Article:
Last year, for instance, French archaeologists working at Djade al-Mughara in northern Syria uncovered the oldest mural ever found. "Two square meters of geometric shapes, in red, black and white - a bit like a Paul Klee painting," explains Eric Coqueugniot, the University of Lyon archaeologist who is leading the excavation.

Coqueugniot describes Schmidt’s hypothesis that Gobekli Tepe was meeting point for feasts, rituals and sharing ideas as "tempting," given the site’s spectacular position. But he emphasizes that surveys of the region are still in their infancy. "Tomorrow, somebody might find somewhere even more dramatic."

Director of a dig at Korpiktepe, on the Tigris River about 120 miles east of Urfa, Vecihi Ozkaya doubts the thousands of stone pots he has found since 2001 in hundreds of 11,500 year-old graves quite qualify as that. But his excitement fills his austere office at Dicle University in Diyarbakir.

"Look at this", he says, pointing at a photo of an exquisitely carved sculpture showing an animal, half-human, half-lion. "It’s a sphinx, thousands of years before Egypt. Southeastern Turkey, northern Syria - this region saw the wedding night of our civilization."

Editor’s Note: Nicolas Birch specializes in Turkey, Iran and the Middle East.

Posted April 17, 2008 © Eurasianet eurasianet.org



Related Articles
Göbekli Tepe
The Devil worshippers of Iraq
Göbekli Tepe - Eden, Home of the Watchers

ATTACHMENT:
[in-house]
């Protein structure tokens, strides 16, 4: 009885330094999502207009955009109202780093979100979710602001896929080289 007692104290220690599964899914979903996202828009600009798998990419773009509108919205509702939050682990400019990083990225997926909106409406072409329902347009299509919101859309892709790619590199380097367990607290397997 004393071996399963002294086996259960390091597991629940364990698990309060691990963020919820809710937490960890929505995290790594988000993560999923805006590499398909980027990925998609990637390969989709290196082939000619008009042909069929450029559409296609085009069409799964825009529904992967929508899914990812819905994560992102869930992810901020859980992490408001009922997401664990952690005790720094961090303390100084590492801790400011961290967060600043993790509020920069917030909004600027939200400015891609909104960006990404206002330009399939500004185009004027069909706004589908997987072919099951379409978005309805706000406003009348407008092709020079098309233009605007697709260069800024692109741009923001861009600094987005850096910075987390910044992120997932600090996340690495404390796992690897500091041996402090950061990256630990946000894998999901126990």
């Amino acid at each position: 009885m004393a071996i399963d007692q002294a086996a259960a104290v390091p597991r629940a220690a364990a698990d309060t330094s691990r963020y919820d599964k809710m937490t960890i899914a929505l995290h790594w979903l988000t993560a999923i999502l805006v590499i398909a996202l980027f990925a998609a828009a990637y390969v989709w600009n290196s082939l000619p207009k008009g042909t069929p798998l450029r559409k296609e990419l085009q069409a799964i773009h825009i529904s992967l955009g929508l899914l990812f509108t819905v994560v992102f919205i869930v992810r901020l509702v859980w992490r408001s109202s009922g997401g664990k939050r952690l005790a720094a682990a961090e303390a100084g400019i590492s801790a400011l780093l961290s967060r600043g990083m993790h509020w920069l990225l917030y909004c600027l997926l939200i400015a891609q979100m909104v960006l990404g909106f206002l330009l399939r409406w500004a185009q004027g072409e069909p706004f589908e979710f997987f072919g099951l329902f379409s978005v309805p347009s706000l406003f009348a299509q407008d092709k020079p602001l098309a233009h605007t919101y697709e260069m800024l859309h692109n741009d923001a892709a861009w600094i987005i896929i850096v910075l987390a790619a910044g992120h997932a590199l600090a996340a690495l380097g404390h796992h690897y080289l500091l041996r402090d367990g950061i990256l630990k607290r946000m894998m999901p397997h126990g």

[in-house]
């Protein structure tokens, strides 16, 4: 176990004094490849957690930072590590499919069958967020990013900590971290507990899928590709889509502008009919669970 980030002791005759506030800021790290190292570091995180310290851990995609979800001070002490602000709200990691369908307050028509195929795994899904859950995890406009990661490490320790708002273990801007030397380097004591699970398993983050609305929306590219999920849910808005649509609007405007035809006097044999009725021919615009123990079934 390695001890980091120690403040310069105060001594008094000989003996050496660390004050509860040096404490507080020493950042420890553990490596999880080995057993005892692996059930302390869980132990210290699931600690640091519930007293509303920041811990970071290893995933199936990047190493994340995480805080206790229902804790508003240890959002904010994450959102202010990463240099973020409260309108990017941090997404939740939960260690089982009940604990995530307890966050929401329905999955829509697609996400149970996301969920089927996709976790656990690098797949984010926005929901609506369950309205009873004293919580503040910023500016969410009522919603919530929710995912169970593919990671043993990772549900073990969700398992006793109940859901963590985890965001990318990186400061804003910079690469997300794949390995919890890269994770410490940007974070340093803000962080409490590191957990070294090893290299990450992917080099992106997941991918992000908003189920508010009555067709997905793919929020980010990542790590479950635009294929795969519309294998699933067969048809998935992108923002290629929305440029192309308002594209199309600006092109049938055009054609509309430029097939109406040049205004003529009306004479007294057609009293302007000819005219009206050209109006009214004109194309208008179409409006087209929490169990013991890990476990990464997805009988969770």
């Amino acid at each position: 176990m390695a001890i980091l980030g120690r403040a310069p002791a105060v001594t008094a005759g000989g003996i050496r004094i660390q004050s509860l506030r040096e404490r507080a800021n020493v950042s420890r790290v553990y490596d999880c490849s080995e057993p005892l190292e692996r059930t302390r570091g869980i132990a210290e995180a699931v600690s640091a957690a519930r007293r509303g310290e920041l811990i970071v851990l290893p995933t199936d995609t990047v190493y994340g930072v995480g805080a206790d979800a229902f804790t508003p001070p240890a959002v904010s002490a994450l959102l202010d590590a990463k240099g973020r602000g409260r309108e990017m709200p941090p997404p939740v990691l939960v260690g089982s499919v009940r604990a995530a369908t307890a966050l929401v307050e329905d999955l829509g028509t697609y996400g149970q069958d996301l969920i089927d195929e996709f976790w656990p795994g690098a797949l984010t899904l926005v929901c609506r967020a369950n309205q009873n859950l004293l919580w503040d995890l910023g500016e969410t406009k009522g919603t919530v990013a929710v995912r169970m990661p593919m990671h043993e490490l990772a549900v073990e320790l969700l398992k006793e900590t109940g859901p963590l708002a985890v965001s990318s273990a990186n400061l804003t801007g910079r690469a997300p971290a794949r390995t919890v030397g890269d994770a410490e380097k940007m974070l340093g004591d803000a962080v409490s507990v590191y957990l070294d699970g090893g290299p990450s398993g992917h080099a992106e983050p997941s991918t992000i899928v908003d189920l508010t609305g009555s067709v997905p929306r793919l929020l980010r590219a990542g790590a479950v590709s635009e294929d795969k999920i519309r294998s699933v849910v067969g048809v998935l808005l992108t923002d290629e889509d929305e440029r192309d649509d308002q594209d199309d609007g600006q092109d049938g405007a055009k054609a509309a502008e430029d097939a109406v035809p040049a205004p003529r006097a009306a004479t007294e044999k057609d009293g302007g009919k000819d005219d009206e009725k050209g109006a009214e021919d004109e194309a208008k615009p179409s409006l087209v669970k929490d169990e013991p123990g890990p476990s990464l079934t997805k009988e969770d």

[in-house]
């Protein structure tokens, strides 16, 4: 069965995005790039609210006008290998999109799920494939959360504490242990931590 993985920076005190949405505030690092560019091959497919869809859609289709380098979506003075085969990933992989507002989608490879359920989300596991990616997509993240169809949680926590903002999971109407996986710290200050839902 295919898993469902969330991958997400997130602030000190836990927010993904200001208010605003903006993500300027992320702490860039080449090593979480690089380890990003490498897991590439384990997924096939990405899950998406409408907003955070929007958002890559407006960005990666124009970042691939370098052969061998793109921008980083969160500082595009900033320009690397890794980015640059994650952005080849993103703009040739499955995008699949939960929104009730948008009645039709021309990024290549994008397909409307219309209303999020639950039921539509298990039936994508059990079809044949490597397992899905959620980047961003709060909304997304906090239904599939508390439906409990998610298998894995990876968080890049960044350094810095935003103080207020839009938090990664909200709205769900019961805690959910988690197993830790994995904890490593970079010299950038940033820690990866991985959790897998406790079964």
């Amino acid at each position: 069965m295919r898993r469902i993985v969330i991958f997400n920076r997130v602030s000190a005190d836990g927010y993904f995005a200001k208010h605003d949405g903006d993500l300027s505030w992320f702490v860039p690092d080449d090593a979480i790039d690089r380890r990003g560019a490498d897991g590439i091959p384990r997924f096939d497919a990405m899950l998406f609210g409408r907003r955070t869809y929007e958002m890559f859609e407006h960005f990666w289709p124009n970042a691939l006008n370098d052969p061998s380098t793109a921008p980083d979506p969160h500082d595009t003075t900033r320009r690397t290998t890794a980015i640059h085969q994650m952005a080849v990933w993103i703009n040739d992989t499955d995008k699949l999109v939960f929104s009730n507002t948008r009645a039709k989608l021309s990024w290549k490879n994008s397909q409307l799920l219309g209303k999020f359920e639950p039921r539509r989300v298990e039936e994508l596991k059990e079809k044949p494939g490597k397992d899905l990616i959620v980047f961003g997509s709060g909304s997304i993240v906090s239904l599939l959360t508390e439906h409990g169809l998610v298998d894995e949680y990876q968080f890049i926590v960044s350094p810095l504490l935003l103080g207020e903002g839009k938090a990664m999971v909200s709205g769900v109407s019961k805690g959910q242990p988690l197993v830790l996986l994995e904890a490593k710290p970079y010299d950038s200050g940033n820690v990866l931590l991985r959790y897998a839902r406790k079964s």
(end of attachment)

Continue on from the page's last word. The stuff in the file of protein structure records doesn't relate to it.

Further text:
Gobekli Tepe - Paradise Regained?


Latest News from our Front Page

The Jewish Roots of Leonard Nimoy and What the ‘Live Long and Prosper’ Hand Symbol Really Means
2015-02-28 0:20
Leonard Nimoy first saw what became the famous Vulcan salute, “live long and prosper,” as a child, long before “Star Trek” even existed. The placement of the hands comes from a childhood memory, of an Orthodox Jewish synagogue service in Boston. The man who would play Spock saw the gesture as part of a blessing, and it never left him. “Something ...
Baby born still INSIDE his amniotic sac is hailed a ‘medical miracle’ by doctors [Video]
2015-02-27 22:46
What an incredible miracle… Not only was the little boy three months early – he was born inside his amniotic sac. I’ve never heard of this happening before. If you look at the picture, you can see him clearly with his little arms and legs curled up. He was still being given oxygen by his mom until the sac was ...
California Infant Dies after 8 Vaccines, Family Gets Him Back from Hospital Cremated
2015-02-27 21:55
Parents in California are distraught after losing their infant son after being vaccinated. He died in his sleep and was taken to the hospital already deceased. Hospital staff ruled his death as sudden infant death syndrome. The couple was told an autopsy was required to be performed on their son. After returning home, waiting to get an update, they never received ...
DNA: Data-storage for eternity
2015-02-27 20:57
How can we preserve our knowledge today for the next millennia? ETH researchers have found a way to store information in the form of DNA, preserving it for nearly an eternity. Scrolls thousands of years old provide us with a glimpse into long-forgotten cultures and the knowledge of our ancestors. In this digital era, in contrast, a large part of our ...
Hypercleanliness is making us sick - Children develop allergies and eczema
2015-02-27 20:31
Could using a dishwashing machine increase the chances your child will develop allergies? That's what some provocative new research suggests — but don't tear out your machine just yet. The study involved 1,029 Swedish children (ages 7 or 8) and found that those whose parents said they mostly wash the family's dishes by hand were significantly less likely to develop eczema, ...
More News »